Art of Andalusia: Islamic History and Architecture of Spain
In some ways, Spain is one of the most diverse nations on the European continent. Depending on where you are in the country, you might hear Spanish spoken around you as well as other, much different tongues – Basque, French, Arabic, and more.
Currently those of Arabic heritage living in the country constitute a small, albeit growing, ethnic minority. But the mark their ancestors left on the country is one of cultural significance and great beauty, particularly in the architecture. You’ll have the opportunity to see some of the most notable Islamic contributions to Spain’s aesthetic on any of the VBT bicycling and walking tours through Spain.
A History of Benevolent Rule
Arabs of North Africa, known as the Moors, united under Governor Musa ibn Nusayr and conquered the Iberian Peninsula in 711, which was then under the control of an oppressive Visigoth force. According to the BBC, while the Moors asserted dominance over the native Spanish, Portuguese, and Basque once the Visigoths were handily defeated, their rule was not despotic or marked by violent acts against non-Muslims. Christians and Jews existed in peace with their rulers for centuries, until more fundamentalist Muslims took power in the eleventh century. The Moors wouldn’t be fully ousted from Spain until 1482.
The Mark Left on Andalusia
Most of the Andalusia region contains various examples of Muslim artistry, the preeminent example being the Mosque-Cathedral (Mezquita) of Cordoba, a UNESCO World Heritage site in the capital of the province that shares its name. Although the temple is meant for Christian worship, the architecture is decidedly Moorish, with hints of Roman and Visigoth stylings. No one has ever successfully replicated the dozens of intertwined arches holding up the roof or the mix of stone and brick, but these features are seen in other Spanish-Moorish buildings, such as the ruins of Medina Azahara.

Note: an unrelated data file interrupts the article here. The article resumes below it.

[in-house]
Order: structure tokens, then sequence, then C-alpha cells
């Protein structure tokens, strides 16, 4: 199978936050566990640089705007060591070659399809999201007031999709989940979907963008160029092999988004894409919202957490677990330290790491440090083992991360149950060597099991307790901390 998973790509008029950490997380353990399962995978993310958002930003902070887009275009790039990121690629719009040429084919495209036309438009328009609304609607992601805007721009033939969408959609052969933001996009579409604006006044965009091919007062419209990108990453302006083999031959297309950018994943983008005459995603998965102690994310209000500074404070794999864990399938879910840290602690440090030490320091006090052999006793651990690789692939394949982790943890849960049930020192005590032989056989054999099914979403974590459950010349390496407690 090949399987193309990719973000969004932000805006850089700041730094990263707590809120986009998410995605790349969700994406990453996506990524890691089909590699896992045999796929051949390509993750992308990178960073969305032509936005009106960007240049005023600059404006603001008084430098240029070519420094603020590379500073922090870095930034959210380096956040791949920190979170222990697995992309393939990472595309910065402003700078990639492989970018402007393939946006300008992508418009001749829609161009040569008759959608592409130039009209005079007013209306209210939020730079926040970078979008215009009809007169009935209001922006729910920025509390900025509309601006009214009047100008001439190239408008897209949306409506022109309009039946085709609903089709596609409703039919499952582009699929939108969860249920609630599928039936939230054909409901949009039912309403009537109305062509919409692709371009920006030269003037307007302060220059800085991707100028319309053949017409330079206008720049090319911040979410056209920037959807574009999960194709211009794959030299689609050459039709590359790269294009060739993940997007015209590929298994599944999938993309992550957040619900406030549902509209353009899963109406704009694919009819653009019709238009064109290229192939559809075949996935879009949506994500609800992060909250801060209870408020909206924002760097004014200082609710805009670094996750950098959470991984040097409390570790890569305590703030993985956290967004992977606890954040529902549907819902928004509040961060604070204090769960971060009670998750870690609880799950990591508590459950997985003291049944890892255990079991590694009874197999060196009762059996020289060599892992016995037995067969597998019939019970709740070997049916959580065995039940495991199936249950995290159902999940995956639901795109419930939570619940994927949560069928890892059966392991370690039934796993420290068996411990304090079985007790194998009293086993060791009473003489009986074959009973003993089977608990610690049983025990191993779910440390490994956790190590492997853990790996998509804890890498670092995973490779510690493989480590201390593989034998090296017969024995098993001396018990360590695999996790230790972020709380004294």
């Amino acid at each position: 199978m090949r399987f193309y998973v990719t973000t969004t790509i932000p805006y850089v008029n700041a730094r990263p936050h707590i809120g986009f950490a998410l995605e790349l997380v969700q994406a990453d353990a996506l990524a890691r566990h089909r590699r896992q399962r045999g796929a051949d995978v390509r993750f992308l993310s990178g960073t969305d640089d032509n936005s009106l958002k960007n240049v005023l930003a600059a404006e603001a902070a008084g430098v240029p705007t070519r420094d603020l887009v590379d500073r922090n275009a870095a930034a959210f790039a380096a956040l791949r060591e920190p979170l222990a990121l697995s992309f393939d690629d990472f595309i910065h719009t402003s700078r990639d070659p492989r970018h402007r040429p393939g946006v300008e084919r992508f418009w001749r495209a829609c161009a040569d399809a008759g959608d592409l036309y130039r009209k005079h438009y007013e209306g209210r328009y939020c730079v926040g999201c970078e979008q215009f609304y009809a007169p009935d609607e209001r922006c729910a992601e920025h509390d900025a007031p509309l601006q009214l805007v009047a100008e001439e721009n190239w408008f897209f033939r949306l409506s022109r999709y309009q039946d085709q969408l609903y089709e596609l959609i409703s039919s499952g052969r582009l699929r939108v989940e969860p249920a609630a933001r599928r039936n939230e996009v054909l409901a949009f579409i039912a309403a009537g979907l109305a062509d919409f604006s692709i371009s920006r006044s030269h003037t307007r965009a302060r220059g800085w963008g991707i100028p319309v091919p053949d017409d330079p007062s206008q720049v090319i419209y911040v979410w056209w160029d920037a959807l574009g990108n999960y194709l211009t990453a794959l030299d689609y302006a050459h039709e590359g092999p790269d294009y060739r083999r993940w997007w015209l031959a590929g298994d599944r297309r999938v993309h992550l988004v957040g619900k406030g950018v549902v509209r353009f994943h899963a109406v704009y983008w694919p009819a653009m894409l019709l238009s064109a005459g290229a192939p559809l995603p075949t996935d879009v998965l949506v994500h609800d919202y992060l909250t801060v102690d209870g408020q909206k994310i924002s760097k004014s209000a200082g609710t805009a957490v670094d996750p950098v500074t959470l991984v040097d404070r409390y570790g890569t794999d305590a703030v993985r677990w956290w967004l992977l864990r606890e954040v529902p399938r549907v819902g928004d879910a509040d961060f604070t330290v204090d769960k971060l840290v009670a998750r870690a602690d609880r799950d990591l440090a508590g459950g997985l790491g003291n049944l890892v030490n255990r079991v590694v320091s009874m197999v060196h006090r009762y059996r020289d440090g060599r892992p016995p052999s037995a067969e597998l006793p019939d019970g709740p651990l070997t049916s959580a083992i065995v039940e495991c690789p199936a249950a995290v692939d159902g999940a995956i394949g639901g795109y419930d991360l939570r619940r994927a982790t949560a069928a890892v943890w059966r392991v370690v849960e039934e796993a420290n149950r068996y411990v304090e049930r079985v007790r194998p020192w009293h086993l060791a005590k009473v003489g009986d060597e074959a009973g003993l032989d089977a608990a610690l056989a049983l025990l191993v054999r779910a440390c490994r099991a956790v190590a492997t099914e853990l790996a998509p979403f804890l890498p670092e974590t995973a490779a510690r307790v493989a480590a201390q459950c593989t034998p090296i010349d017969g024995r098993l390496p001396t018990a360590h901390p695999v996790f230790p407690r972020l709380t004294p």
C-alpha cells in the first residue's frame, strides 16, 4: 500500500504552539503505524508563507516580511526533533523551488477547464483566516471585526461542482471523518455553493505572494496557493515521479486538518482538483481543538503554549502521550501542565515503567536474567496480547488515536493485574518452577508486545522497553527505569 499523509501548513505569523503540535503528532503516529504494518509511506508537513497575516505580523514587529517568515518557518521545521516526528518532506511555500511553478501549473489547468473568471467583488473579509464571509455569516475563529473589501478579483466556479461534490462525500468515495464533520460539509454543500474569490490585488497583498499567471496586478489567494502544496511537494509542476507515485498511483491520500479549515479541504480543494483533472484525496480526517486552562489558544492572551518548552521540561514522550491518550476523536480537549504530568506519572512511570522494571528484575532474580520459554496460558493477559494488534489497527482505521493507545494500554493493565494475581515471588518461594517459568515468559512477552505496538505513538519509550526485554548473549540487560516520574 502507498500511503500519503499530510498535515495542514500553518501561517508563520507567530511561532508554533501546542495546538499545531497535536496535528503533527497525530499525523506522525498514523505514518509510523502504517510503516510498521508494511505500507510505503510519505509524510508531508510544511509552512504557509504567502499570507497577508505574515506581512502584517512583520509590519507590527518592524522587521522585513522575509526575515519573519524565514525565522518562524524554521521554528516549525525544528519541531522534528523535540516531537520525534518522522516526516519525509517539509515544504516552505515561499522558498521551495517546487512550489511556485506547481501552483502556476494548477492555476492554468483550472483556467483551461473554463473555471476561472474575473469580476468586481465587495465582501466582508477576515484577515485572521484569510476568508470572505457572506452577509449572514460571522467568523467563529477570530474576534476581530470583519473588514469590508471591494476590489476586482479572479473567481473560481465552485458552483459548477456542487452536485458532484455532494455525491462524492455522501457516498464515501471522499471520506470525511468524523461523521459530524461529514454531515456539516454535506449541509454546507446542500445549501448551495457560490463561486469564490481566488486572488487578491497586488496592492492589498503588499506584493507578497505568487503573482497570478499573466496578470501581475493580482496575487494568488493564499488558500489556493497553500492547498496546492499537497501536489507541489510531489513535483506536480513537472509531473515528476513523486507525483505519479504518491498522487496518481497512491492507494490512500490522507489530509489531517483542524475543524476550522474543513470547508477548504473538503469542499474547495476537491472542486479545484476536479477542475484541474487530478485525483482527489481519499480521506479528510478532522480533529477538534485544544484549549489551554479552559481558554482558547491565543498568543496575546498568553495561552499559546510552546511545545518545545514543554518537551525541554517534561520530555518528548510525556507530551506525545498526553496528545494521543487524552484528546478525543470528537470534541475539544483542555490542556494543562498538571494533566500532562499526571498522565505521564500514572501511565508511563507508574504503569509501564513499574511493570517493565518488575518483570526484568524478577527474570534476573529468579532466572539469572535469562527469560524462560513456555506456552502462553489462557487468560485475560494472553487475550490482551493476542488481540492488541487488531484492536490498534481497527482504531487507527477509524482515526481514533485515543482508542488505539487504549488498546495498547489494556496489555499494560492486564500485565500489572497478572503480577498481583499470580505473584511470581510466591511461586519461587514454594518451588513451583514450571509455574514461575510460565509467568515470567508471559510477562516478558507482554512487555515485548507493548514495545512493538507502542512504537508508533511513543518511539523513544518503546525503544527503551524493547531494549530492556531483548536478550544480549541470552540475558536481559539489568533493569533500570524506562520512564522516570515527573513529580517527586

Altogether known as the Historic Centre of Cordoba, the area surrounding the building also has remarkable architecture. Close by, in the Alcázar de los Reyes Cristianos, a sprawling medieval fortress of tan-gold brick and verdant gardens, you can see how Moorish and Spanish styles overlap. It’s in the two-thousand-year-old mosaics and the tall minarets, from which Islamic muezzins would issue calls to prayer five times daily.
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